The burden of proving that the plaintiff failed to adequately mitigate damage rests with the defendant. In the Tenth Circuit, the defendant must prove both the existence of suitable alternative positions and that the plaintiff did not use reasonable care and diligence seeking them. This is different than several other federal circuits, where it is now no longer necessary to provide evidence of suitable alternative positions when the plaintiff has not used reasonable, diligent efforts to search for them. Unlike these circuits, the Tenth Circuit has not relaxed this requirement.
A collateral source rule generally precludes the deduction of third party benefits from a damage award. In employment cases, courts in most federal circuits, including the Tenth Circuit, retain discretion to deduct collateral benefits. Collateral benefits that cannot be deducted in the Tenth Circuit include unemployment benefits and disability benefits.
However, severance pay from the terminating employer would not constitute a collateral benefit and should be offset from the damages. Results for other types of benefits are mixed. Social Security income has been deducted in some cases, but not others; similarly, pension income has been deducted in some cases, but not others.
Economic statistics show that wages grow over time, due to price inflation and advances in labor productivity, and with age, as workers are trained and gain experience over a career. One of the factors to consider when awarding front pay in the Tenth Circuit is “potential increase[s] in salary through regular promotions and cost of living adjustment[s].”
Economists and accountants have included wage increases in their front pay calculations (e.g., 3.5% annually in one case), but Tenth Circuit courts do not always explicitly incorporate wage growth in damage awards for lost front pay. Other federal circuits have denied adjustments for wage growth as too speculative, absent expert testimony or evidence of past patterns of wage increases.
Net Present Value
Future losses in Tenth Circuit employment cases should be discounted to “net present value.” This is because a lump sum paid today (or at the time of judgment) can grow with interest over time if invested. The present value is the amount of money today that, when invested, will grow with interest to equal the future sum of money. The lower the discount (or interest) rate, the larger the present value of future losses must be. The US Supreme Court has concluded that the interest rate used for present value discounting should be based on “the best and safest investments.”
Various approaches for calculating present value have been used in the Tenth Circuit, and the method of first including wage growth and then separately discounting lost future pay to present value has long been approved of. However, some courts in the Tenth Circuit have used a “net discount rate,” which equals the interest rate for discounting minus the wage growth rate. This approach assumes the difference in the interest rate on investments and the rate of wage inflation are constant and accounts for both simultaneously with one rate—the net discount rate. Forensic economists in this circuit have debated whether an appropriate net discount rate is 2% or 4%, and a recommended range of 1% to 3% was cited by one court within the Tenth Circuit.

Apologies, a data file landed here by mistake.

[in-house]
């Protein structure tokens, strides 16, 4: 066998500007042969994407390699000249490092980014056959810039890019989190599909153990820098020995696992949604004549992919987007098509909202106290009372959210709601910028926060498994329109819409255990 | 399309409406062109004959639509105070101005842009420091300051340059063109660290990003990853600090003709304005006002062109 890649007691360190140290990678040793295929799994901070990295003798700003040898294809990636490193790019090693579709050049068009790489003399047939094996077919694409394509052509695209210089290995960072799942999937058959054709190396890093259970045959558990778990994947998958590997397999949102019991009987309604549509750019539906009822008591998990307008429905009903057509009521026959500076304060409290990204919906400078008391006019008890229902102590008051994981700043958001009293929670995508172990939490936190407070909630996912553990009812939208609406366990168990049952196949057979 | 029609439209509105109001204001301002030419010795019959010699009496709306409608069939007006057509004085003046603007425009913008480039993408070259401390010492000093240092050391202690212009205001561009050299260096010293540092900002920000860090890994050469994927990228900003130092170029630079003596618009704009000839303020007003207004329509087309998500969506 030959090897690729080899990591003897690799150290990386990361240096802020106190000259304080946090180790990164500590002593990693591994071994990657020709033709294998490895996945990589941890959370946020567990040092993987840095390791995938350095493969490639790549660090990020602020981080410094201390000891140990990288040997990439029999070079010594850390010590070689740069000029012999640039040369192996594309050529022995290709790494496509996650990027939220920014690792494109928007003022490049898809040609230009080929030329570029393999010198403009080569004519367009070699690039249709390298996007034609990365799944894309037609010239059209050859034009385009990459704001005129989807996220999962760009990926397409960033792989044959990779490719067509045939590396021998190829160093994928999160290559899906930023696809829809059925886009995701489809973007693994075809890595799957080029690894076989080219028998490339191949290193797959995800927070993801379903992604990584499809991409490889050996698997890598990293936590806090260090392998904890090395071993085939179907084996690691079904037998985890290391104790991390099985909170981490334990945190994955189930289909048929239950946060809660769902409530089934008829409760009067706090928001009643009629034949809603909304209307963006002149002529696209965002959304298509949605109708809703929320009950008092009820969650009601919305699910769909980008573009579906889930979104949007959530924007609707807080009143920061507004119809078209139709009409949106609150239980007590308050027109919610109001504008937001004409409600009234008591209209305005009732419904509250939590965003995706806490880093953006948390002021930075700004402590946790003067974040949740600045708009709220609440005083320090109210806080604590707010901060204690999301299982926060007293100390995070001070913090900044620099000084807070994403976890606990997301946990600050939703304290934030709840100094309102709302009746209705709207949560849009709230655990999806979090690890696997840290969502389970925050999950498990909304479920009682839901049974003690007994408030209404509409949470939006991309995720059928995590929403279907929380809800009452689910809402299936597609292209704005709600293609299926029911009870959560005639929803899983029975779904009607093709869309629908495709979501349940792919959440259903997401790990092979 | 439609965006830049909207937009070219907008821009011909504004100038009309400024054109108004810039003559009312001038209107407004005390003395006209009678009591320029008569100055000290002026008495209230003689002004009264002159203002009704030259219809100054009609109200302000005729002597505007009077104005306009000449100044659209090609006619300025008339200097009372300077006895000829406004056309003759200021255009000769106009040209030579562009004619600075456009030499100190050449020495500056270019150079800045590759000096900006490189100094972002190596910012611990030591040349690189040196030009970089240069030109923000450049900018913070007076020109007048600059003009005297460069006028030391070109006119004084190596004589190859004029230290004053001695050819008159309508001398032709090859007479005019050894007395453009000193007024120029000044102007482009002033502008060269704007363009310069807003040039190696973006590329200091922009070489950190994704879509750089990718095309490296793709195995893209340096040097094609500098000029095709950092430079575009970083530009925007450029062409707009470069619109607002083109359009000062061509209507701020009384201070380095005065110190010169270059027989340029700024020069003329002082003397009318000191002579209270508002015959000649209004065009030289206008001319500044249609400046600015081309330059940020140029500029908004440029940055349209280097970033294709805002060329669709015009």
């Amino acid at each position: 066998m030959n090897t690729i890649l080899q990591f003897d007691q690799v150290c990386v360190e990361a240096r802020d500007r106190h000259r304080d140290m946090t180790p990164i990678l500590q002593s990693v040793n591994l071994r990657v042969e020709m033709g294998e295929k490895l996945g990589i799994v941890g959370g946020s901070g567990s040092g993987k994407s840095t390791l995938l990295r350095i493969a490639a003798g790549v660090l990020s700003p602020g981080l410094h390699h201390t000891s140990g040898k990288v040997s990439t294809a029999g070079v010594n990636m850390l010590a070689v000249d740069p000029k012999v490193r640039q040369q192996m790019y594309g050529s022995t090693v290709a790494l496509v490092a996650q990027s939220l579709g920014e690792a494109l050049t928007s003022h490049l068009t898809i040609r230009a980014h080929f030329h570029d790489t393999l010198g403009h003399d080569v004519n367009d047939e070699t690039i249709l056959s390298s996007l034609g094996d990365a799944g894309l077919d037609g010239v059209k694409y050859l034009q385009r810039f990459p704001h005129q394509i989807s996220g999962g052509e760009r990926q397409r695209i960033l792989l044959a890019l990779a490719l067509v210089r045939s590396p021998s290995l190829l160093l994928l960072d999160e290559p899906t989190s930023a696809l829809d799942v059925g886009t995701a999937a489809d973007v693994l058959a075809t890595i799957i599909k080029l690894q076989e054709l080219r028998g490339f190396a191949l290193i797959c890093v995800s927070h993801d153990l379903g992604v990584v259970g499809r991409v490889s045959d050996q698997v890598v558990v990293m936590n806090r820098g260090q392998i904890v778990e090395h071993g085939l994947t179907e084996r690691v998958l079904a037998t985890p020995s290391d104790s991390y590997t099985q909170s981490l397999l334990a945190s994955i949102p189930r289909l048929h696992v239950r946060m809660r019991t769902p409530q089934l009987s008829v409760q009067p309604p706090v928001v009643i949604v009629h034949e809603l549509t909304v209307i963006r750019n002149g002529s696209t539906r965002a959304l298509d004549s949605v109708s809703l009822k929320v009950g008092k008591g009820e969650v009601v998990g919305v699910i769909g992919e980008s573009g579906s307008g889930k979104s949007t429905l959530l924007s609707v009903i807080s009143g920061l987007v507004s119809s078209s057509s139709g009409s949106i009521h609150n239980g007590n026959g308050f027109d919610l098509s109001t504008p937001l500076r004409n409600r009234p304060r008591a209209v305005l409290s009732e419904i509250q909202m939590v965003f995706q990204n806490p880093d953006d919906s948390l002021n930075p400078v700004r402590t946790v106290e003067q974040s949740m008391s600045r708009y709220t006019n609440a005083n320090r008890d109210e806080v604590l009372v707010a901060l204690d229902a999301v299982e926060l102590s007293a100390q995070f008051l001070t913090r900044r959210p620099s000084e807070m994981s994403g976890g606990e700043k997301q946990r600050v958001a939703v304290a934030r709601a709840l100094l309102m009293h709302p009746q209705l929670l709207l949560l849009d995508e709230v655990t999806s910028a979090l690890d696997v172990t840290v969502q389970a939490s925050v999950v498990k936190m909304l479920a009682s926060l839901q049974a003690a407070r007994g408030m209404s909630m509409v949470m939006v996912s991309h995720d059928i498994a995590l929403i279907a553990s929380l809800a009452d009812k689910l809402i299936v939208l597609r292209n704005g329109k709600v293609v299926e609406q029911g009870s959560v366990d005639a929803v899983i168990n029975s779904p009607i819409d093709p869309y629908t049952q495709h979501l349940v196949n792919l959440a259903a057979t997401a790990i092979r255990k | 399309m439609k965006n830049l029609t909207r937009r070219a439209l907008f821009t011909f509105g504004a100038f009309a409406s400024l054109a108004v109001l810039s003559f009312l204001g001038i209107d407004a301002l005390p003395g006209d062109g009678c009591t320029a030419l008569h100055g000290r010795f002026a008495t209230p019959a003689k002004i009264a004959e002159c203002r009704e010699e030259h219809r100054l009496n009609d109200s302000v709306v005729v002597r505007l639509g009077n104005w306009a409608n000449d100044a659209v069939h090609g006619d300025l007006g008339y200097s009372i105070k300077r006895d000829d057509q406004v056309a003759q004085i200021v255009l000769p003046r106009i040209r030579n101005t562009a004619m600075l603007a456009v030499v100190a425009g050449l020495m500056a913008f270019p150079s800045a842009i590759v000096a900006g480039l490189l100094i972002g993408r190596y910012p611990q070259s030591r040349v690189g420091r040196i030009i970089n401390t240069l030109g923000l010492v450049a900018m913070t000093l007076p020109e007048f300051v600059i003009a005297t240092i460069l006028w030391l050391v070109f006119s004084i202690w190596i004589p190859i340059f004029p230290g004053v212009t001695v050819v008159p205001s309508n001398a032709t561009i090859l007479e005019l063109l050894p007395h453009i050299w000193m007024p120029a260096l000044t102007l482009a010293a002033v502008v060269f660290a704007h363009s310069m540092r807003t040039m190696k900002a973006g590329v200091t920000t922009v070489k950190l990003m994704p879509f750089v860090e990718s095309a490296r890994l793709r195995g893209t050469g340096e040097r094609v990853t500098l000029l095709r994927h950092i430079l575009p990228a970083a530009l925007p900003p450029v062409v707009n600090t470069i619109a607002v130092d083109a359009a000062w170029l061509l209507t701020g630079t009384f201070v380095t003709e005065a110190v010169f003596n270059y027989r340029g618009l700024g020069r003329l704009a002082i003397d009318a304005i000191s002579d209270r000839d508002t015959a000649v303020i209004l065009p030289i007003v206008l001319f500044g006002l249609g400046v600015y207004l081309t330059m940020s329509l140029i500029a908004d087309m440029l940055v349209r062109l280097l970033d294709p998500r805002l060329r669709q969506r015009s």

In a third approach, several courts in the Tenth Circuit have explicitly refrained from adjusting future losses for present value or for subsequent pay increases. This approach, known as the “total-offset method,” is based on the assumption that the discount rate and wage growth rate are equal and cancel each other out.
Courts in the Tenth Circuit have the discretion to award prejudgment interest on economic losses, but prejudgment interest is not a right and has been denied.The court must determine whether prejudgment interest would “compensate the injured party” and whether “equities would preclude the award.” When awarded, prejudgment interest compensates for the monetary value of the loss from the time of the loss to the payment of the judgment. Each loss accrues incrementally, as each wage would have been earned, until payment of the damage award.
Courts within the Tenth Circuit also retain discretion to set the appropriate interest rate. Rates typically used include state statutory rates, the federal post-judgment rate set forth in 28 USC § 1961 (the rate on 52-week treasury bills), and the IRS rate set forth in 26 USC § 6621 (the federal short-term rate plus 3%). A formula set forth in Reed v. Mineta provides for compounding interest.
Victims of discrimination may face additional tax liability from a large lump-sum damage award for lost earnings in employment cases, because such awards are taxable as wages and may move the plaintiff into a higher tax bracket. Courts in the Tenth Circuit have the discretion to adjust damage awards for differential tax liabilities in employment cases.
Historically, the Tenth Circuit concluded that tax adjustments were not typically appropriate. More recently, this circuit has joined other federal circuits, including the Third and Seventh Circuits, in providing these adjustments with greater frequency, partly due to changes in the federal tax code. Expert testimony from an economist may be useful to quantify the necessary tax adjustment.
The Tenth Circuit looks at eight key elements when addressing economic damage calculations for lost pay in employment termination cases. Attorneys should become familiar with permissible methods of damage calculations and follow the Tenth Circuit’s guidance when handling cases within this circuit.